He points to an exodus of businesses from the state under Murphy. Nabisco moved out of Bergen County in July after 63 years.

The same goes for Honeywell, Mercedes Benz and the US Golf Association.

“It pains me that states like Delaware, Pennsylvania, the Carolinas, Georgia, Florida and Texas are eating our lunch,” he says.

His plan is to fix the “arbitrary and unfair” state school-funding formula that drives up property taxes, halve the highest corporate tax rate in the country over five years, adopt Delaware bylaws for corporate governance, and make the first $50,000 of small-business income tax-free.

Gov. Phil Murphy at the annual annual Equality Ball - THE DELETED IMAGE. (
Gov. Phil Murphy is maskless at a teachers union fundraising event in spite of his strict mask mandates in New Jersey schools.
Essex County Educators Association

“We need to stop burdening small business with excessive regulations that make their success next to impossible,” he says.

Ciattarelli, whose grandparents immigrated to New Jersey from ­Italy 100 years ago, grew up in Raritan and raised four children in Somerset County with his wife of 27 years, Melinda.

His parents owned a local restaurant, Anthony’s, and the experience led him to become a small-business owner, founding two thriving medical-publishing companies. He became a Raritan councilman in 1990 before becoming a commissioner in Somerset County and serving in the state general assembly from 2011 to 2018.

“I understand New Jersey . . . I’ve worked in municipal, county and state government so I have a unique perspective on all that’s broken and how best to fix it.”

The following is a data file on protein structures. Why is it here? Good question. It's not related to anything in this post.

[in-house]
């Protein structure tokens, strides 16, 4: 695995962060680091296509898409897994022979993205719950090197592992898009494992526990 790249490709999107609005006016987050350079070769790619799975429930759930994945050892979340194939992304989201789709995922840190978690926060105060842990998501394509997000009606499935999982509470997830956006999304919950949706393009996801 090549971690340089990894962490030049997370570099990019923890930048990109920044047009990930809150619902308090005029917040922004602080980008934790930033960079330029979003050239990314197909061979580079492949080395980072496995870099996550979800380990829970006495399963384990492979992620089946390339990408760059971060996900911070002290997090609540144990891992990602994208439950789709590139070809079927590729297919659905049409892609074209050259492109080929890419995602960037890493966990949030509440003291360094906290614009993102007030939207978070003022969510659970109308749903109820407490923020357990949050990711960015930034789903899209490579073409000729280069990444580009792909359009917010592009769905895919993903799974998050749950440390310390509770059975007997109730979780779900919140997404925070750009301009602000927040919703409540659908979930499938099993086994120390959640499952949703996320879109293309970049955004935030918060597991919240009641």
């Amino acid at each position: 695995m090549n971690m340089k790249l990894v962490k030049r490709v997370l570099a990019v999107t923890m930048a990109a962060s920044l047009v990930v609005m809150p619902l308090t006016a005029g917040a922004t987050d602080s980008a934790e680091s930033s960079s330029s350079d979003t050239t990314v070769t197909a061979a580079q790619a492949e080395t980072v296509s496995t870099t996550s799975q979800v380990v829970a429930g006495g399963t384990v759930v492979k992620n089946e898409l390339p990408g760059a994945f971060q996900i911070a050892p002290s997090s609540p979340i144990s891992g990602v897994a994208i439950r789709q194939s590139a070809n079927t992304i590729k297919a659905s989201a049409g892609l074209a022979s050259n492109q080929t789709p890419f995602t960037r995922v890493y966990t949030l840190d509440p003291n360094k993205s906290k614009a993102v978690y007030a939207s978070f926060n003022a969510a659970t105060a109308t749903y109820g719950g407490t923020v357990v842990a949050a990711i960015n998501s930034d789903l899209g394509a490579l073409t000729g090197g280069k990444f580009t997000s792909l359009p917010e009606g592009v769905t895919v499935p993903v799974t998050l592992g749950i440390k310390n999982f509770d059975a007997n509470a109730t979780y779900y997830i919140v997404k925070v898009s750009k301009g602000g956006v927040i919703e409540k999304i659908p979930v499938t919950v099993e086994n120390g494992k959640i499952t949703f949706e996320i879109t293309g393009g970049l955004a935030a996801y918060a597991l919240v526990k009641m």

Murphy has plenty of vulnerabilities to exploit, not least the worst pandemic record of any governor. New Jersey had the highest rate of COVID deaths, higher even than New York. While Andrew Cuomo was rightly excoriated for his betrayal of nursing-home residents, across the Hudson River, Murphy had even more blood on his hands.

His administration was warned explicitly by nursing-home operators in recorded phone calls — which Ciattarelli has liberally sprinkled in his ads — that ordering nursing homes to admit COVID-infected patients would lead to unnecessary deaths. Sure enough, more than 8,600 residents and staff at nursing and veteran homes died, 35 percent of the state’s total COVID deaths.

Atilis Gym owners Frank Trumbetti, 51, left, and Ian Smith, 33, in the gym, where they have set up cleaning supplies, social distancing guidelines and limitations on how many can enter the gym. Atilis Gym has remained open, disobeying orders from the state and NJ Governor to close during the outbreak of Covid-19.